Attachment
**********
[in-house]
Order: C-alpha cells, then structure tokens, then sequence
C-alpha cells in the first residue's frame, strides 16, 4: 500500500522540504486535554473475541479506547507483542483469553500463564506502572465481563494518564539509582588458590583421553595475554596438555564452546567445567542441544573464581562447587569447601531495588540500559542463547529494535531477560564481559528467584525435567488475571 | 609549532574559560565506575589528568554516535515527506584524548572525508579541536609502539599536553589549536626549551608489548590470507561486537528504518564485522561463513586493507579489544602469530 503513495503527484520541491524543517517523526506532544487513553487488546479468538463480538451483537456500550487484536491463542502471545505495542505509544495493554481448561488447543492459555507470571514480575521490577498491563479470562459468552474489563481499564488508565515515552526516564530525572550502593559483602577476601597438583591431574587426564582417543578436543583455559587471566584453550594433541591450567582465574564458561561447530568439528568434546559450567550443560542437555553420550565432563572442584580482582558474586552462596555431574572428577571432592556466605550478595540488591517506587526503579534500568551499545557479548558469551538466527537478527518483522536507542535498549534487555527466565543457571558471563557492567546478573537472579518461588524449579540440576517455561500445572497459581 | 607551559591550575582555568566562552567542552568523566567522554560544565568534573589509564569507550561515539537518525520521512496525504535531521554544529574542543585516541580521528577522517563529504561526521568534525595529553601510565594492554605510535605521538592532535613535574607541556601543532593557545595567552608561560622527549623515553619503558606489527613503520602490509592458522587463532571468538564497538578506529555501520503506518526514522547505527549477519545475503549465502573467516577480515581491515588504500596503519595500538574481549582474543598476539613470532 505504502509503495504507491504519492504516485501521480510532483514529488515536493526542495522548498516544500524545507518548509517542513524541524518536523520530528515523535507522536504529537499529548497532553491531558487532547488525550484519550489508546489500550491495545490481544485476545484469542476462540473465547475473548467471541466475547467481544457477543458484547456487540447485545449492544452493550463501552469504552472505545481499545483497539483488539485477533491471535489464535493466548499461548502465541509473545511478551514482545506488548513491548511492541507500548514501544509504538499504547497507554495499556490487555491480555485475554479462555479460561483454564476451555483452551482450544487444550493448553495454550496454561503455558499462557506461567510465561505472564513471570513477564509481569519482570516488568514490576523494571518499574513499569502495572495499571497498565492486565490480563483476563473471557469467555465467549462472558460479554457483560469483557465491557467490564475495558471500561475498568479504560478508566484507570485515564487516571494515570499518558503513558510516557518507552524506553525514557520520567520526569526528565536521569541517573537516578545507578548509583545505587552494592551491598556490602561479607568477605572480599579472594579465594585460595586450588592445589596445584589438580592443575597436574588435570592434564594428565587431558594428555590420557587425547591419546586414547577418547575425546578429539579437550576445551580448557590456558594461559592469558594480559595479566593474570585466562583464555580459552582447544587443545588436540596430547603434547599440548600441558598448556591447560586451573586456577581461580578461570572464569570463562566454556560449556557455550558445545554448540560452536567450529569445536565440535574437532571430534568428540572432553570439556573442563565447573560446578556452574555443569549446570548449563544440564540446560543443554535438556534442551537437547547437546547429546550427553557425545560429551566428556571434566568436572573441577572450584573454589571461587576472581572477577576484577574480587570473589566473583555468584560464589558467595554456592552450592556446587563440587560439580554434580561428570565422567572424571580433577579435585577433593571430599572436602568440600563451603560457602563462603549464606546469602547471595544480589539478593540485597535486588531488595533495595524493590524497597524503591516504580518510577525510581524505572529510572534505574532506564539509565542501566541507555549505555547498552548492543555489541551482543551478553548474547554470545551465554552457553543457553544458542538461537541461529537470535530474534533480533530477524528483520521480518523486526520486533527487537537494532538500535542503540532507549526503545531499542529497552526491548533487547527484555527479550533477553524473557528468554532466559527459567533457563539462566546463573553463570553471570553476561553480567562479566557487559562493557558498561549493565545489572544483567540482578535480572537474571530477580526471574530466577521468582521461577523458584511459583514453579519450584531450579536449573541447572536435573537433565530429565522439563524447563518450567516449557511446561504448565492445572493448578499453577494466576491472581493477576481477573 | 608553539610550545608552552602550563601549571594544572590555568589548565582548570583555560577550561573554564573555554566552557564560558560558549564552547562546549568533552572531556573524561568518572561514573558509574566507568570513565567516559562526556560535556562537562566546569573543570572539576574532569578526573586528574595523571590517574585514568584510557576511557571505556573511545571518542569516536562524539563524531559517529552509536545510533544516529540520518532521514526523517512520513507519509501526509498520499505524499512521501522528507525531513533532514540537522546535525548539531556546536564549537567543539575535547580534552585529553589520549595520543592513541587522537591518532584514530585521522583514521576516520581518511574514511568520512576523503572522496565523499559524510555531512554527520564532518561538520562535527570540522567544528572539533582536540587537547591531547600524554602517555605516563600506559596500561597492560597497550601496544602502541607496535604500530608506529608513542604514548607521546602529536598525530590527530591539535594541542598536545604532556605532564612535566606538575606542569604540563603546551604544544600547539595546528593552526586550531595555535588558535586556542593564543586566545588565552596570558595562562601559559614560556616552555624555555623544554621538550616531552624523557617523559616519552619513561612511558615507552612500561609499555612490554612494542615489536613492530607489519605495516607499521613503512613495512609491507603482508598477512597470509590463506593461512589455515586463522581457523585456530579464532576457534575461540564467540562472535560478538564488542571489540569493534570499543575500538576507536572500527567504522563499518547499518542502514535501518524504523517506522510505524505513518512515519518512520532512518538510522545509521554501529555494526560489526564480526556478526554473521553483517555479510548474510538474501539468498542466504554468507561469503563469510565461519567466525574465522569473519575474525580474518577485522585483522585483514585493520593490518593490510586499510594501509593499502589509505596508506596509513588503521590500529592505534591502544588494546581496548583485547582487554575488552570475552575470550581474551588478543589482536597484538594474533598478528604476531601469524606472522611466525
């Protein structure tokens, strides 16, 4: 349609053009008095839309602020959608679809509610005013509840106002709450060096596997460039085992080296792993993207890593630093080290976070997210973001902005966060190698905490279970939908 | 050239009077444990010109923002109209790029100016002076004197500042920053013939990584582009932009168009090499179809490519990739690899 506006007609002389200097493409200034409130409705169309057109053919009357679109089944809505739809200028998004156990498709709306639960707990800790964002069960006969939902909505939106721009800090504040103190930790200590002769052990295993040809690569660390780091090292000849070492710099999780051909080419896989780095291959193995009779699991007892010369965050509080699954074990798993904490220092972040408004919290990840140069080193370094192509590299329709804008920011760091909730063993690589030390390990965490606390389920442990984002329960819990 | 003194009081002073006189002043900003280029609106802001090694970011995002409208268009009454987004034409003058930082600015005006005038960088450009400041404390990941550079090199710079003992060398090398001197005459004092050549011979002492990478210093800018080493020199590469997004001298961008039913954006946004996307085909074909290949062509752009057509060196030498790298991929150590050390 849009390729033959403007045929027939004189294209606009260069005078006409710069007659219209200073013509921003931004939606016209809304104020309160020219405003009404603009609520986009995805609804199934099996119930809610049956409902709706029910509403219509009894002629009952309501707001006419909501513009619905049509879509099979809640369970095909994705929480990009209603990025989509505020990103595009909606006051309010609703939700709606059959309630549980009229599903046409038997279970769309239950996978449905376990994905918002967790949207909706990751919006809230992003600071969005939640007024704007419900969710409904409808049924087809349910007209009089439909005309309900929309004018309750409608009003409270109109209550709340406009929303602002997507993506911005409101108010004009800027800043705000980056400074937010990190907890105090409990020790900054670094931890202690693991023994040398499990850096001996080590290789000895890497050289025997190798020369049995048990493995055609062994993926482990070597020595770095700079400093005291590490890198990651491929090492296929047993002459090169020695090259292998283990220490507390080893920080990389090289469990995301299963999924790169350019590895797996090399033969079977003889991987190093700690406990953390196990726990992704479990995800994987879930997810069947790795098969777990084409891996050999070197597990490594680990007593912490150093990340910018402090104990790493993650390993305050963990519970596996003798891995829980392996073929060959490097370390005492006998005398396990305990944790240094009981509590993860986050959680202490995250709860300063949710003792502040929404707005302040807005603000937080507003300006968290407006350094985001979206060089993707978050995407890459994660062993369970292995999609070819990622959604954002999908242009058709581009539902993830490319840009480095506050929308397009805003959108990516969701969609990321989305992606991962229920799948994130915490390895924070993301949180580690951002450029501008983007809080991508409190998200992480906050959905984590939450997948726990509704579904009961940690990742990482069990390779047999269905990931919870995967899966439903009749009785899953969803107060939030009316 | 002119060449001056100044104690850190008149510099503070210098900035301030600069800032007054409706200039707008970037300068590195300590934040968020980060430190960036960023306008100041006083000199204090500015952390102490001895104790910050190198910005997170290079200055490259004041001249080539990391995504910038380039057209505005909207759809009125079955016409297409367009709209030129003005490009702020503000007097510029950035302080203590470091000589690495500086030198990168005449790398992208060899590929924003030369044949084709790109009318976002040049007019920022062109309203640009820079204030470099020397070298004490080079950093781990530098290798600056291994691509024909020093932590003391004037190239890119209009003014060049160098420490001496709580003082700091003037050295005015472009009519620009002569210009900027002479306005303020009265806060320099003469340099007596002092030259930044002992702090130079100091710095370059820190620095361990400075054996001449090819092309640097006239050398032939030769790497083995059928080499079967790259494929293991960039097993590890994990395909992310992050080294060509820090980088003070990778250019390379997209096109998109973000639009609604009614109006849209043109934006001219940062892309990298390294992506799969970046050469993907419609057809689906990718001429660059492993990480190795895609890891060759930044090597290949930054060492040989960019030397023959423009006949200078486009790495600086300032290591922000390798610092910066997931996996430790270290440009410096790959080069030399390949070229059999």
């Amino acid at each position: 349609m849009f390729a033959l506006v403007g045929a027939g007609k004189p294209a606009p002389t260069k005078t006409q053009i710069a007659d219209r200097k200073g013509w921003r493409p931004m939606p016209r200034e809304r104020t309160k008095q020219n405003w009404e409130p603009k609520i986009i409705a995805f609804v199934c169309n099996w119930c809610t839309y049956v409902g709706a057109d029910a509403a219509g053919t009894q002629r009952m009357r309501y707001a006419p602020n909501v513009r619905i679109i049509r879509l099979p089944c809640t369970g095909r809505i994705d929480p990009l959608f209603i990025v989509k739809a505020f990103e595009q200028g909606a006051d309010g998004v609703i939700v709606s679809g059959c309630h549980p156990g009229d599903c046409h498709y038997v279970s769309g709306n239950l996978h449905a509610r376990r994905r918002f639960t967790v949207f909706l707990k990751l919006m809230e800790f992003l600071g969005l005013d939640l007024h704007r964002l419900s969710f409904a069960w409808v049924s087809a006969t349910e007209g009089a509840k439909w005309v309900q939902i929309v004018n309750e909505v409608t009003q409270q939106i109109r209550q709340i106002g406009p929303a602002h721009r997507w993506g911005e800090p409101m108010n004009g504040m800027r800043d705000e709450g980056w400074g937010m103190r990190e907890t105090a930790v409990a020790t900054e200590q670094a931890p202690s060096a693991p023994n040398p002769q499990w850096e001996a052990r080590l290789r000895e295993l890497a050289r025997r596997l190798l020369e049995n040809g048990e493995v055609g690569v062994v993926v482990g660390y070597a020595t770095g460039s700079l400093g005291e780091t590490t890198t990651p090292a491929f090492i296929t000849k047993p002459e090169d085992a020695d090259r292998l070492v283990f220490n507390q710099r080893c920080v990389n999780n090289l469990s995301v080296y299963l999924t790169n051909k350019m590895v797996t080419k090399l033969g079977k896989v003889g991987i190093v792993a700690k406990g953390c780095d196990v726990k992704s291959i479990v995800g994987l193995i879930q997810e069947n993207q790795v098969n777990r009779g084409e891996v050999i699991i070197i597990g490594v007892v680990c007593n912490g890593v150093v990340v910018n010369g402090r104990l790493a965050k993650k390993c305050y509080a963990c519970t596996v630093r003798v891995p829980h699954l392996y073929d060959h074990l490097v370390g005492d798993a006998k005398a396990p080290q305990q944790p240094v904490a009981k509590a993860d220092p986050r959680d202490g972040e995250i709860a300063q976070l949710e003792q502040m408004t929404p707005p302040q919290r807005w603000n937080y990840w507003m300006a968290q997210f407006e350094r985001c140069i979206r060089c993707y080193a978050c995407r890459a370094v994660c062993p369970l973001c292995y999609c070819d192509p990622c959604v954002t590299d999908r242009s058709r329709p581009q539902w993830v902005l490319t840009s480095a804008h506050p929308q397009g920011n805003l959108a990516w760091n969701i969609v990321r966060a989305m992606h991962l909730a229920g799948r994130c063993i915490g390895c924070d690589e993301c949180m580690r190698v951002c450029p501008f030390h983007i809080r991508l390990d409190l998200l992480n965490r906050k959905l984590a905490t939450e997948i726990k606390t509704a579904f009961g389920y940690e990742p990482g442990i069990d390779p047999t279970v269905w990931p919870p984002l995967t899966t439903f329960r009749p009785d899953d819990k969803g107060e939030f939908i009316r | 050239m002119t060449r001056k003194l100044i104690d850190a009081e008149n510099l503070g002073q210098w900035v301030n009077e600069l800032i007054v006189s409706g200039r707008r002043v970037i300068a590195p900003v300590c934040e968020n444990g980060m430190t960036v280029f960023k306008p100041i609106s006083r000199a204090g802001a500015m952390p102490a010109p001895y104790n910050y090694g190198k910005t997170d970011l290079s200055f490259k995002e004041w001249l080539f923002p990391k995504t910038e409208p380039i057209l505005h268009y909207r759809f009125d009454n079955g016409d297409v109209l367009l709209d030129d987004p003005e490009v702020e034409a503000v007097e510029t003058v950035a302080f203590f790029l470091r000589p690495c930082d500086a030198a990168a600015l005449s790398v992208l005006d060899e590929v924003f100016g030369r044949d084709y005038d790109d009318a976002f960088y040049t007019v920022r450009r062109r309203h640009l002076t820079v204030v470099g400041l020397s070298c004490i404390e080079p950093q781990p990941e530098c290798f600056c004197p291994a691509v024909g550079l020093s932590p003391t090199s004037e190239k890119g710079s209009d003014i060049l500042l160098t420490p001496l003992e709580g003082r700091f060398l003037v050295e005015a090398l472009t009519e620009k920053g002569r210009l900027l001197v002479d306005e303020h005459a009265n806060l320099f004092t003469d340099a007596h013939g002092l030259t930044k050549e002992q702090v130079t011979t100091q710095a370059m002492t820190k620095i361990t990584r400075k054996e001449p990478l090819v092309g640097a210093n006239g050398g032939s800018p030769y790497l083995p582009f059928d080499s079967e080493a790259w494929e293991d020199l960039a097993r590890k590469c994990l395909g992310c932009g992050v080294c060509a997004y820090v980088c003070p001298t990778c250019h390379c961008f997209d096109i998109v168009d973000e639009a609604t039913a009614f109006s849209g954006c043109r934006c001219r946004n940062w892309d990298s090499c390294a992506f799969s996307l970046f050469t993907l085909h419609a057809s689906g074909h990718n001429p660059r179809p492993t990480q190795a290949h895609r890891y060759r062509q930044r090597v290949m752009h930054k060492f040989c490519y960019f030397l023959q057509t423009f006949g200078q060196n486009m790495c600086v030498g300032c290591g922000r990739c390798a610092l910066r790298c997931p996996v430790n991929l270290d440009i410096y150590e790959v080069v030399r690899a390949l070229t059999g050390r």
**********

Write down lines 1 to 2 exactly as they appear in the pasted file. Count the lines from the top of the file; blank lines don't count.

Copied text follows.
[in-house]
Order: C-alpha cells, then structure tokens, then sequence